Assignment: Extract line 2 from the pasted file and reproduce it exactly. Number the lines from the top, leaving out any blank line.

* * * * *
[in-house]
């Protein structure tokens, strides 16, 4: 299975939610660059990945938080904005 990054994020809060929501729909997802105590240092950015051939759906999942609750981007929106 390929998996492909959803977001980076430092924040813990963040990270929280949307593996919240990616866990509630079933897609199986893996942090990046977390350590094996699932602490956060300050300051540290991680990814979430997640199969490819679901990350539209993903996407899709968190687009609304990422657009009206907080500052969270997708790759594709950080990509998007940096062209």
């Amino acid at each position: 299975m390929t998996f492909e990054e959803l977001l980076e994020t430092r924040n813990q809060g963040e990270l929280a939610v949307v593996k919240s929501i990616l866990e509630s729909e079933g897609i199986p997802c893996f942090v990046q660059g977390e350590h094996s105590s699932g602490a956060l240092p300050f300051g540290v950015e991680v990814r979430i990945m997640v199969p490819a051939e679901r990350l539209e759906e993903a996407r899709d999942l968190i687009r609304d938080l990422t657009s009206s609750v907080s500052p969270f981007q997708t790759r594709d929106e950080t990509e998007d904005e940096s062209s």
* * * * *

């Protein structure tokens, strides 16, 4: 299975939610660059990945938080904005 990054994020809060929501729909997802105590240092950015051939759906999942609750981007929106 390929998996492909959803977001980076430092924040813990963040990270929280949307593996919240990616866990509630079933897609199986893996942090990046977390350590094996699932602490956060300050300051540290991680990814979430997640199969490819679901990350539209993903996407899709968190687009609304990422657009009206907080500052969270997708790759594709950080990509998007940096062209």